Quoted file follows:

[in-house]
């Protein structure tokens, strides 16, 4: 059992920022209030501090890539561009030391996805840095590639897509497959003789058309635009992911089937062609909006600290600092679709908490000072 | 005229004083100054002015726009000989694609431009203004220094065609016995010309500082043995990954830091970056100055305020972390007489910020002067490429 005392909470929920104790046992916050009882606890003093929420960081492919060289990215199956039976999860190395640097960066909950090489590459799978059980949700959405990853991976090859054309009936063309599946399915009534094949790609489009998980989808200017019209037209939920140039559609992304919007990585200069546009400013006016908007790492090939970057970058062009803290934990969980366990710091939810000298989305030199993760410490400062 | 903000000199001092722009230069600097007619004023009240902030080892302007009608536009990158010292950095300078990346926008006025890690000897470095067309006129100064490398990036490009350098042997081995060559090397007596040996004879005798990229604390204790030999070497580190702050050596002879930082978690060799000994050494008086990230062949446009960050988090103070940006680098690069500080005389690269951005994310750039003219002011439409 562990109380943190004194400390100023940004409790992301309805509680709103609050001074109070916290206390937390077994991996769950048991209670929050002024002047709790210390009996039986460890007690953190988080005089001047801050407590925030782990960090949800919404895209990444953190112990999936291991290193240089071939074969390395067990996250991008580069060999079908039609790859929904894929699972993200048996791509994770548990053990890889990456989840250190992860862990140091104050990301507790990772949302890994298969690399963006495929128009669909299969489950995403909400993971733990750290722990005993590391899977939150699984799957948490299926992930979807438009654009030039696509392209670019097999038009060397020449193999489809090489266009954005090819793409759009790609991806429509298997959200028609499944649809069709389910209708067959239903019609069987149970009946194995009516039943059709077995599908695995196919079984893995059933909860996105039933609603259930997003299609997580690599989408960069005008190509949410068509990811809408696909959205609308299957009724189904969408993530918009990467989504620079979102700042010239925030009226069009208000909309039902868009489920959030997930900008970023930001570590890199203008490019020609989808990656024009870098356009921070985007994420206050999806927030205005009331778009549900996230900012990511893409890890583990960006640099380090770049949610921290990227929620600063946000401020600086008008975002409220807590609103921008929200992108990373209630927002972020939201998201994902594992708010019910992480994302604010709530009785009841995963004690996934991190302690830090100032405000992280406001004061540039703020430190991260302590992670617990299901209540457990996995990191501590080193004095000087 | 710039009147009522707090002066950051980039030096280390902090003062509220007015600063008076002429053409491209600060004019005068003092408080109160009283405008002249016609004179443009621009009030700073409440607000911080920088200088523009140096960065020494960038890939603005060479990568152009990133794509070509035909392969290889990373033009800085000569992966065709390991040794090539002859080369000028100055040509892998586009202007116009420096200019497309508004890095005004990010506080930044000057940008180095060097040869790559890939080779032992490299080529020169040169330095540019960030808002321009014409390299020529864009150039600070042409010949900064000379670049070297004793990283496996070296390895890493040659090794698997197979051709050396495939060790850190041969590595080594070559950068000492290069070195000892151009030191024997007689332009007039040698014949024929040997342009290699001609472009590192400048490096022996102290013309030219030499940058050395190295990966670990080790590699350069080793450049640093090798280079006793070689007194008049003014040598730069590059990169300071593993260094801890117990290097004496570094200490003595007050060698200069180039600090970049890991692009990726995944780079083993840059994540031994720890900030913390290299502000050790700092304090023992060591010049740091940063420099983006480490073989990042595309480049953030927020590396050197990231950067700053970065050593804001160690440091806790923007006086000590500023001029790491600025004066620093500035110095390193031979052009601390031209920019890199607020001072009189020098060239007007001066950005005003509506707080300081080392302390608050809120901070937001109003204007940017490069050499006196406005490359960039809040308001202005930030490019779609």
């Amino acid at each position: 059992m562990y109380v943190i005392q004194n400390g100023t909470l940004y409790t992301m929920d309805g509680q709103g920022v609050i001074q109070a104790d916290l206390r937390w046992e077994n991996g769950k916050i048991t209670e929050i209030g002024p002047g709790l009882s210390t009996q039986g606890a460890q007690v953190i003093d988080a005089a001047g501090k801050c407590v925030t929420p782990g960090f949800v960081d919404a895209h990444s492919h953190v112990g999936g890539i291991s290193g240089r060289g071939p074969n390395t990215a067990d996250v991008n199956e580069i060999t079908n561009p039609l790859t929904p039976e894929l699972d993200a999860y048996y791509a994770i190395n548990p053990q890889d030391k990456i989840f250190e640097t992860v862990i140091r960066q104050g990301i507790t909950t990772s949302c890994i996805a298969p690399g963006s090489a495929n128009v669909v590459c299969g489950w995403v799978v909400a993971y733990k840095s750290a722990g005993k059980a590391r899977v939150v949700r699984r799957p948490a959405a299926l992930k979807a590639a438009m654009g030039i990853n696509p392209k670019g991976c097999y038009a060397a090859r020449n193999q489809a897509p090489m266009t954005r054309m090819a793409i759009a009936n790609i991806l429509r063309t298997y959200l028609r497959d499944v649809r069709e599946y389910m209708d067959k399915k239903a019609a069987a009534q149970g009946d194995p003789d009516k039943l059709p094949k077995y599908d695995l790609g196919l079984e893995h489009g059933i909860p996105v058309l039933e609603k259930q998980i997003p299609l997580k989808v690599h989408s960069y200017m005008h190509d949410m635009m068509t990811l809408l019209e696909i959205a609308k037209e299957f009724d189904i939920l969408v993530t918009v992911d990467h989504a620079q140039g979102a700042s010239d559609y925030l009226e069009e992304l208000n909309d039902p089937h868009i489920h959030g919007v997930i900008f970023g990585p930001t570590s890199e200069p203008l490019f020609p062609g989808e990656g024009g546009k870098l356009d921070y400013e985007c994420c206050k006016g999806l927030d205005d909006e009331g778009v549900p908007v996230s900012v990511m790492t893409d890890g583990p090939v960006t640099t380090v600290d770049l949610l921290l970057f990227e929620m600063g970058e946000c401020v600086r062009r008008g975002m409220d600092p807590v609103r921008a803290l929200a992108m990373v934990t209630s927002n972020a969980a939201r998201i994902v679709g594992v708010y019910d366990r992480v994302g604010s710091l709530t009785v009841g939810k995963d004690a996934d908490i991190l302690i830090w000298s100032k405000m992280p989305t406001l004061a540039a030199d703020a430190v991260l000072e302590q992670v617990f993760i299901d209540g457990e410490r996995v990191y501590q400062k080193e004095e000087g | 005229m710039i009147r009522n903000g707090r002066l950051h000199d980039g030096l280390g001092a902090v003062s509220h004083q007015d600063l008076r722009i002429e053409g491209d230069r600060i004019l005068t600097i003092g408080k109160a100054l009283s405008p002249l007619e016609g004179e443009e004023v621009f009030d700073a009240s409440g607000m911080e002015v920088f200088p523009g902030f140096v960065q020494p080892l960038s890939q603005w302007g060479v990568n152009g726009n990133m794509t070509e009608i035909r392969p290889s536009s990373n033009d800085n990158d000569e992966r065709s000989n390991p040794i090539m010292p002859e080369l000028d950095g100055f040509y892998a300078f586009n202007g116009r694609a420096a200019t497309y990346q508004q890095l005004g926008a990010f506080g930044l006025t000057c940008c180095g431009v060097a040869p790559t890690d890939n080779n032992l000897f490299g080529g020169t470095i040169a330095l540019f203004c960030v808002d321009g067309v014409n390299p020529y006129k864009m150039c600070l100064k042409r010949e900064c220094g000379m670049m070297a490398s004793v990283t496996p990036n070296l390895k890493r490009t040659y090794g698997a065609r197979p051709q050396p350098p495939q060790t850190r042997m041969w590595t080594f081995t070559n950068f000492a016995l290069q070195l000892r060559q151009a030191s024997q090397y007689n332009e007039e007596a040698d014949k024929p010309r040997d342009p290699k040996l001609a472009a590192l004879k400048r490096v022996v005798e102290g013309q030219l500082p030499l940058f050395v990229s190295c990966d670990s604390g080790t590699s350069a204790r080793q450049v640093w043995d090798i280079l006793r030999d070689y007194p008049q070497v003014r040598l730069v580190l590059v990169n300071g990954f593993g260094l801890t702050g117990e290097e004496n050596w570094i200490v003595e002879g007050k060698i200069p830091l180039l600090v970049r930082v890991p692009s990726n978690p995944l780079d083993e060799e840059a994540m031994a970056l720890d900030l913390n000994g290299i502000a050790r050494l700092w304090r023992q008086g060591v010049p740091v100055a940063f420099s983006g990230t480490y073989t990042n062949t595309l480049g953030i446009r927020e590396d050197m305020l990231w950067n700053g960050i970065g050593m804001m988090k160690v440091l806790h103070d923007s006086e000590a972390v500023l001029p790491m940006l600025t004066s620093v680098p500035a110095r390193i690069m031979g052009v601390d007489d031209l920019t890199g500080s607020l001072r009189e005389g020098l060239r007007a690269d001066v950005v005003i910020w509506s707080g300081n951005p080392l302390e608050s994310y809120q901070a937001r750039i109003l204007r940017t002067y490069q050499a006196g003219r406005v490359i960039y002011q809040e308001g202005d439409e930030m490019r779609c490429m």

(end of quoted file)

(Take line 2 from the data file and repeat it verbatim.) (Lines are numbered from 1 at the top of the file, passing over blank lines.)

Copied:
């Protein structure tokens, strides 16, 4: 059992920022209030501090890539561009030391996805840095590639897509497959003789058309635009992911089937062609909006600290600092679709908490000072 | 005229004083100054002015726009000989694609431009203004220094065609016995010309500082043995990954830091970056100055305020972390007489910020002067490429 005392909470929920104790046992916050009882606890003093929420960081492919060289990215199956039976999860190395640097960066909950090489590459799978059980949700959405990853991976090859054309009936063309599946399915009534094949790609489009998980989808200017019209037209939920140039559609992304919007990585200069546009400013006016908007790492090939970057970058062009803290934990969980366990710091939810000298989305030199993760410490400062 | 903000000199001092722009230069600097007619004023009240902030080892302007009608536009990158010292950095300078990346926008006025890690000897470095067309006129100064490398990036490009350098042997081995060559090397007596040996004879005798990229604390204790030999070497580190702050050596002879930082978690060799000994050494008086990230062949446009960050988090103070940006680098690069500080005389690269951005994310750039003219002011439409 562990109380943190004194400390100023940004409790992301309805509680709103609050001074109070916290206390937390077994991996769950048991209670929050002024002047709790210390009996039986460890007690953190988080005089001047801050407590925030782990960090949800919404895209990444953190112990999936291991290193240089071939074969390395067990996250991008580069060999079908039609790859929904894929699972993200048996791509994770548990053990890889990456989840250190992860862990140091104050990301507790990772949302890994298969690399963006495929128009669909299969489950995403909400993971733990750290722990005993590391899977939150699984799957948490299926992930979807438009654009030039696509392209670019097999038009060397020449193999489809090489266009954005090819793409759009790609991806429509298997959200028609499944649809069709389910209708067959239903019609069987149970009946194995009516039943059709077995599908695995196919079984893995059933909860996105039933609603259930997003299609997580690599989408960069005008190509949410068509990811809408696909959205609308299957009724189904969408993530918009990467989504620079979102700042010239925030009226069009208000909309039902868009489920959030997930900008970023930001570590890199203008490019020609989808990656024009870098356009921070985007994420206050999806927030205005009331778009549900996230900012990511893409890890583990960006640099380090770049949610921290990227929620600063946000401020600086008008975002409220807590609103921008929200992108990373209630927002972020939201998201994902594992708010019910992480994302604010709530009785009841995963004690996934991190302690830090100032405000992280406001004061540039703020430190991260302590992670617990299901209540457990996995990191501590080193004095000087 | 710039009147009522707090002066950051980039030096280390902090003062509220007015600063008076002429053409491209600060004019005068003092408080109160009283405008002249016609004179443009621009009030700073409440607000911080920088200088523009140096960065020494960038890939603005060479990568152009990133794509070509035909392969290889990373033009800085000569992966065709390991040794090539002859080369000028100055040509892998586009202007116009420096200019497309508004890095005004990010506080930044000057940008180095060097040869790559890939080779032992490299080529020169040169330095540019960030808002321009014409390299020529864009150039600070042409010949900064000379670049070297004793990283496996070296390895890493040659090794698997197979051709050396495939060790850190041969590595080594070559950068000492290069070195000892151009030191024997007689332009007039040698014949024929040997342009290699001609472009590192400048490096022996102290013309030219030499940058050395190295990966670990080790590699350069080793450049640093090798280079006793070689007194008049003014040598730069590059990169300071593993260094801890117990290097004496570094200490003595007050060698200069180039600090970049890991692009990726995944780079083993840059994540031994720890900030913390290299502000050790700092304090023992060591010049740091940063420099983006480490073989990042595309480049953030927020590396050197990231950067700053970065050593804001160690440091806790923007006086000590500023001029790491600025004066620093500035110095390193031979052009601390031209920019890199607020001072009189020098060239007007001066950005005003509506707080300081080392302390608050809120901070937001109003204007940017490069050499006196406005490359960039809040308001202005930030490019779609």